June 21, 2004 -- John Giles, a printing industry consultant , is a featured writer on the Microsoft Office web site with an article on how to find the right printing professional for your budget. The Microsoft site, found at http://office.Microsoft.com, and searching keyword Giles, offers special assistance to people who use Microsoft Office users including Publisher 2003, a program used by consumers to prepare documents for commercial printers.
The article outlines what a printing consumer who prepares his own digital documents should expect from a commercial printer. “Not all commercial printers are prepared to take customer-created documents,” said Giles. “Unless a printing consumer knows what he to expect from a commercial printer, he could face higher costs and missed deadlines. The article discusses the better printers’ standards for customer-created files and how a consumer can avoid costly mistakes.”
Said Giles, many printing buyers want to prepare their own files for a printer to avoid design costs and save time. Since Office is one of the most popular software applications used by businesses, Microsoft wants to help its users avoid problems when taking a digital document to a commercial printer. “If used correctly, Microsoft Publisher 2003 is a page-layout program capable of producing documents ranging from newsletters to business,” said Giles. “Many Publisher users aren’t professional designers, so they may prepare a document that is impossible to print. If they follow printing industry standards for digital documents, they can help the Publisher designer avoid additional costs for the printer having to fix the file.”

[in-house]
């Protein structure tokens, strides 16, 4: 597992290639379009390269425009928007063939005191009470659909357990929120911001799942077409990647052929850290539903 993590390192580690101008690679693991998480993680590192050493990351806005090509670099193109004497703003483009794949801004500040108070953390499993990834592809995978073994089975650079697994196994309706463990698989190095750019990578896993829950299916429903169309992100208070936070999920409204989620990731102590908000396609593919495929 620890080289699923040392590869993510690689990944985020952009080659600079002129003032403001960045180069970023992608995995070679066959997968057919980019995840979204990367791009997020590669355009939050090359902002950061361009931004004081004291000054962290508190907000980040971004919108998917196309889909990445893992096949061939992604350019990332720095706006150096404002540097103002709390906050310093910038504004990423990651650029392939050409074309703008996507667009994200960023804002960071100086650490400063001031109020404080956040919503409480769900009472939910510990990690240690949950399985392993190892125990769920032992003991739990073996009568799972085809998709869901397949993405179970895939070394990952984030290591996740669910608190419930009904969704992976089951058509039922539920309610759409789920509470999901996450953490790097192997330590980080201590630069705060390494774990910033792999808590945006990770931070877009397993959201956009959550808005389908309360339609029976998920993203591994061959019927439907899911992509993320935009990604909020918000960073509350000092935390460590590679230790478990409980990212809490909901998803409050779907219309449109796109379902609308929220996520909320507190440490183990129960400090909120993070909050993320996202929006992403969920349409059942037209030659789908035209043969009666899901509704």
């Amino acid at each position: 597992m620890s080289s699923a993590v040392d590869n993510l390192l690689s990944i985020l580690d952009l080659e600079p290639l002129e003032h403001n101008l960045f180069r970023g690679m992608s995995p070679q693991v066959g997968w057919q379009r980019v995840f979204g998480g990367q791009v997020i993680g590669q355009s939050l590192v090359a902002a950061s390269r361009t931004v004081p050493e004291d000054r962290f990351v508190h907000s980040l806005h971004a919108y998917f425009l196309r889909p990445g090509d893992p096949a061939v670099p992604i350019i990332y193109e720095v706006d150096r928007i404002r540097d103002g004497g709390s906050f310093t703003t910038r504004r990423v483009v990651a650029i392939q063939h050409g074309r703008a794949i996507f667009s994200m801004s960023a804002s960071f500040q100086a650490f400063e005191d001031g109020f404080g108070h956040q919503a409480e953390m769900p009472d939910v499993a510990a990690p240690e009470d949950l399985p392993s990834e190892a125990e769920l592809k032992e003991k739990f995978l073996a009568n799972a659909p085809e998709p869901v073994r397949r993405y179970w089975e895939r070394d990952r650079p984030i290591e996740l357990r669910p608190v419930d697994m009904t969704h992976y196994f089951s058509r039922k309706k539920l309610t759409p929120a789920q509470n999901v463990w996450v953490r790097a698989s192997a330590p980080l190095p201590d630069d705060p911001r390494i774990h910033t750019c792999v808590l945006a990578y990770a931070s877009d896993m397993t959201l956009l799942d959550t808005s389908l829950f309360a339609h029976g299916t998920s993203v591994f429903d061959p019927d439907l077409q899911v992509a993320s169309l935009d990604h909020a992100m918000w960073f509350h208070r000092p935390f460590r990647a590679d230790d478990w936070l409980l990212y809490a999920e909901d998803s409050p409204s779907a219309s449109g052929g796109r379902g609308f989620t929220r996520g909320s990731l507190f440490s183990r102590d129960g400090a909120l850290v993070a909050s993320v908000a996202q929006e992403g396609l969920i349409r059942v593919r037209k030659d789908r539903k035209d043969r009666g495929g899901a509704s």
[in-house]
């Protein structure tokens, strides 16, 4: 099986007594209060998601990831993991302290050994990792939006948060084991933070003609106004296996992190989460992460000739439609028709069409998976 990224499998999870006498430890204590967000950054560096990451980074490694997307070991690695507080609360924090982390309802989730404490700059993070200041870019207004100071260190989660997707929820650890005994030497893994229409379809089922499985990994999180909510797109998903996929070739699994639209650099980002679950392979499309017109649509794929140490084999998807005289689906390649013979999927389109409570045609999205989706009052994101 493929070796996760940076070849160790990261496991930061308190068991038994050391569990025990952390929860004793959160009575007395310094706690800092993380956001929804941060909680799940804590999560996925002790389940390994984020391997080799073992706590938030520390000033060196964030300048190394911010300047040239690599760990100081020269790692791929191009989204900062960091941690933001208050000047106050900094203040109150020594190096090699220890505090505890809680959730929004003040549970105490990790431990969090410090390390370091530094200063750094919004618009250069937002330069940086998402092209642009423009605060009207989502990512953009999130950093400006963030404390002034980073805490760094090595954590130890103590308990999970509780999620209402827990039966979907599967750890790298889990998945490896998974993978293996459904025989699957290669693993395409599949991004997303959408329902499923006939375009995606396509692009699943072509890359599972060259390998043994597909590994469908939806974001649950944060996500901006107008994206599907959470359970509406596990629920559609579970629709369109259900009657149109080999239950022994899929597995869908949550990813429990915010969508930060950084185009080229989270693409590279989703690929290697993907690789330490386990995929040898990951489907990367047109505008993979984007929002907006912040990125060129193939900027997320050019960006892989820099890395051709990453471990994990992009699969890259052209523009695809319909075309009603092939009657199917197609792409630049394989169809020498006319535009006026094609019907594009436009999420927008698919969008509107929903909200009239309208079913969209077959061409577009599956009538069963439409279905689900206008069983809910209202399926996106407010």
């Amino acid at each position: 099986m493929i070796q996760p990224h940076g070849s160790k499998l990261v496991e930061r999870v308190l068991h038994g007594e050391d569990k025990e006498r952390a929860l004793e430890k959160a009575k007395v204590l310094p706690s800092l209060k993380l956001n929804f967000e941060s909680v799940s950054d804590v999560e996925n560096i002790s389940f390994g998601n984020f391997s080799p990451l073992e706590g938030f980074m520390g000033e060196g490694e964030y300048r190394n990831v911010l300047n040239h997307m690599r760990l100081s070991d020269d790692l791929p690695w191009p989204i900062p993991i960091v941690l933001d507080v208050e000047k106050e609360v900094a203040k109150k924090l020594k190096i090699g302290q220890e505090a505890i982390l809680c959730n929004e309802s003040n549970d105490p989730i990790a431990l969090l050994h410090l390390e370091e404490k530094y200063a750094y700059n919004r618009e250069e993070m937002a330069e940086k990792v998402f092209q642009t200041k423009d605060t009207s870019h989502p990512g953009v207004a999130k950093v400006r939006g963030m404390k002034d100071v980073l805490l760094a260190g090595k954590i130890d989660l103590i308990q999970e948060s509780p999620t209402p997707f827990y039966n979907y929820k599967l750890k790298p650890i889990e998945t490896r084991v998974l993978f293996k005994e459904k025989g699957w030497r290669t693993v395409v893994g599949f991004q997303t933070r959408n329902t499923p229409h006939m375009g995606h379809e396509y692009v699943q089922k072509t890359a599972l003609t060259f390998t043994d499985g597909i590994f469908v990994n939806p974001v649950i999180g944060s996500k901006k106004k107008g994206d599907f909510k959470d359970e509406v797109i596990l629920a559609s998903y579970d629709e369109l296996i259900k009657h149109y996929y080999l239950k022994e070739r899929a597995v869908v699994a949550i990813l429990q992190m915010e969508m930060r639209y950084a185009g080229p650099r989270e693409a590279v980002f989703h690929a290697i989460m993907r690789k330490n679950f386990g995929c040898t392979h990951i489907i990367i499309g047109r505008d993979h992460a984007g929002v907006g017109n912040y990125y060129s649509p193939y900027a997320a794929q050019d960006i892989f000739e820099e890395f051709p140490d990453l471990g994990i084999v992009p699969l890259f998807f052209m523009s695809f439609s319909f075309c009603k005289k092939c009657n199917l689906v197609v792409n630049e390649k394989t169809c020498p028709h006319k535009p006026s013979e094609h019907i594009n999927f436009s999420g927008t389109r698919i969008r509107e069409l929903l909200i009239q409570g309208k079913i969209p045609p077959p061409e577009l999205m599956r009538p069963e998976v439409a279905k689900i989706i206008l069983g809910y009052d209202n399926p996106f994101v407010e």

Giles said the printing industry is much better prepared to accept customer-created files today. “Printers know that most printing buyers don’t understand the mechanics of printing, so a customer- created file could fail to print as expected. Customers need to understand how fonts, graphics and color work if they want the document they prepare on their computer to print properly on professional printing equipment. Printers have developed standards and procedures to help meet the document creator’s expectations.”
Giles is the author of Digital Directions and The Digital Original. The books help printers develop and implement standards for accepting customer-created files as well as explain the techniques of using Postscript and PDF files in a customer-created file workflow. An industry consultant and speaker, he is also the director of CPRINT (Certified Printers International), an organization certifies printing companies who demonstrate business practices that allow them to provide exceptional quality and service to the business print buyer in their community.
Giles can be contacted at 304-5863548 or at [email protected]
For more information, visit his web site at www.johngiles.com.